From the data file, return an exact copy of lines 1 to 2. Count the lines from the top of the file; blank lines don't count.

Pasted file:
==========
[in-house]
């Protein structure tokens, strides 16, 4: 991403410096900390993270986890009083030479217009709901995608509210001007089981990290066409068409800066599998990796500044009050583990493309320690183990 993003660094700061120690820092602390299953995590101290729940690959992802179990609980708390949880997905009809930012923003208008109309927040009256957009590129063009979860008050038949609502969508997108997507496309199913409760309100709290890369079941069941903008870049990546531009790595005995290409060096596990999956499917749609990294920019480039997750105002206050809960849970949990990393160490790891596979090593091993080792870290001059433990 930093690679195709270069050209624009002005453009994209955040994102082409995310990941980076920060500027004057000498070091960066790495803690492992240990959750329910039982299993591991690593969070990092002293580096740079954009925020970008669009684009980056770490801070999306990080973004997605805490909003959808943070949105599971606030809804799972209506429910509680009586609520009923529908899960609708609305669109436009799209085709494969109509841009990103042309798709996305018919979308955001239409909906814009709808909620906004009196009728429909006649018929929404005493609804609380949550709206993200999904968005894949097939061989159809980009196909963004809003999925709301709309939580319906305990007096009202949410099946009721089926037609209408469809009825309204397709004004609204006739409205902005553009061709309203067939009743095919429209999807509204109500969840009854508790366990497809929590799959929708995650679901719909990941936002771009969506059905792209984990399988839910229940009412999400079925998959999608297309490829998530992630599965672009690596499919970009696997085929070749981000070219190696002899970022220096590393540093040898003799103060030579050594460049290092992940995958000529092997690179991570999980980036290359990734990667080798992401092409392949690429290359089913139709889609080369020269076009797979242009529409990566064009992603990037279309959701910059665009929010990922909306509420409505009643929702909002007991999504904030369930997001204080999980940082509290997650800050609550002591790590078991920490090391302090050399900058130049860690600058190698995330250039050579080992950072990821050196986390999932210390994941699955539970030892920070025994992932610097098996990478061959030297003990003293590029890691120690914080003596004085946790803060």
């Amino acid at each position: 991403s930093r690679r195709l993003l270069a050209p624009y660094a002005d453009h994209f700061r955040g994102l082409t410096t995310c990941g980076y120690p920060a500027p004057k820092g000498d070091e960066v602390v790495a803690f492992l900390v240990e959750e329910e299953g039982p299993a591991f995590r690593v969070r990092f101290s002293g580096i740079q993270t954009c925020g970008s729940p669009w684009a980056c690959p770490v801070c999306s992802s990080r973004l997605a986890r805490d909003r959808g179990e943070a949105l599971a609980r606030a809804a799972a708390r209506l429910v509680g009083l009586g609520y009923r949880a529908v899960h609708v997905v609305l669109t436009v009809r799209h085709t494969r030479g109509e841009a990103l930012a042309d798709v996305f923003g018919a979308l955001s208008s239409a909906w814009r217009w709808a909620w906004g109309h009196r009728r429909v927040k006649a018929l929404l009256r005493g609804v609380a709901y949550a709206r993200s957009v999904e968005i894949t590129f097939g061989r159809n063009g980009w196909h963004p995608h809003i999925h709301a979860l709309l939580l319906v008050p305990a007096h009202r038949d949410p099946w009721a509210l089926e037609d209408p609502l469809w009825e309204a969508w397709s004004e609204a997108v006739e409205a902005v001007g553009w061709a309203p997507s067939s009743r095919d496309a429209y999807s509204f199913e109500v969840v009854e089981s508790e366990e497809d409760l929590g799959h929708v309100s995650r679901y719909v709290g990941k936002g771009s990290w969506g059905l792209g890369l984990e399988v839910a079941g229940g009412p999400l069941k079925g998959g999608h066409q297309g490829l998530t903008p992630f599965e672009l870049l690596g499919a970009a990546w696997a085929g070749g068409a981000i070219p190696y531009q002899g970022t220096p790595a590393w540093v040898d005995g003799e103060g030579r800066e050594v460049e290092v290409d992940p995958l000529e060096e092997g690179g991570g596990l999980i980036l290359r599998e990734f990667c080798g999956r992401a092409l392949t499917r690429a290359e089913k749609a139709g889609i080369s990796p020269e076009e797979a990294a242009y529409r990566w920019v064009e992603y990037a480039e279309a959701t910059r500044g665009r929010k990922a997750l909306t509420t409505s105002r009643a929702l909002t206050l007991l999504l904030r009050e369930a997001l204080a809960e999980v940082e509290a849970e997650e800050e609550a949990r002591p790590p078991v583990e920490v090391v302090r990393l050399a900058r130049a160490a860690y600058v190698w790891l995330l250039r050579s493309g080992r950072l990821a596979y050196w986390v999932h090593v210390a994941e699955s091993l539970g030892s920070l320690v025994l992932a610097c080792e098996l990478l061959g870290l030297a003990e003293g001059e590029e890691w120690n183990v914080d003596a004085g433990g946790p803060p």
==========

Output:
[in-house]
């Protein structure tokens, strides 16, 4: 991403410096900390993270986890009083030479217009709901995608509210001007089981990290066409068409800066599998990796500044009050583990493309320690183990 993003660094700061120690820092602390299953995590101290729940690959992802179990609980708390949880997905009809930012923003208008109309927040009256957009590129063009979860008050038949609502969508997108997507496309199913409760309100709290890369079941069941903008870049990546531009790595005995290409060096596990999956499917749609990294920019480039997750105002206050809960849970949990990393160490790891596979090593091993080792870290001059433990 930093690679195709270069050209624009002005453009994209955040994102082409995310990941980076920060500027004057000498070091960066790495803690492992240990959750329910039982299993591991690593969070990092002293580096740079954009925020970008669009684009980056770490801070999306990080973004997605805490909003959808943070949105599971606030809804799972209506429910509680009586609520009923529908899960609708609305669109436009799209085709494969109509841009990103042309798709996305018919979308955001239409909906814009709808909620906004009196009728429909006649018929929404005493609804609380949550709206993200999904968005894949097939061989159809980009196909963004809003999925709301709309939580319906305990007096009202949410099946009721089926037609209408469809009825309204397709004004609204006739409205902005553009061709309203067939009743095919429209999807509204109500969840009854508790366990497809929590799959929708995650679901719909990941936002771009969506059905792209984990399988839910229940009412999400079925998959999608297309490829998530992630599965672009690596499919970009696997085929070749981000070219190696002899970022220096590393540093040898003799103060030579050594460049290092992940995958000529092997690179991570999980980036290359990734990667080798992401092409392949690429290359089913139709889609080369020269076009797979242009529409990566064009992603990037279309959701910059665009929010990922909306509420409505009643929702909002007991999504904030369930997001204080999980940082509290997650800050609550002591790590078991920490090391302090050399900058130049860690600058190698995330250039050579080992950072990821050196986390999932210390994941699955539970030892920070025994992932610097098996990478061959030297003990003293590029890691120690914080003596004085946790803060």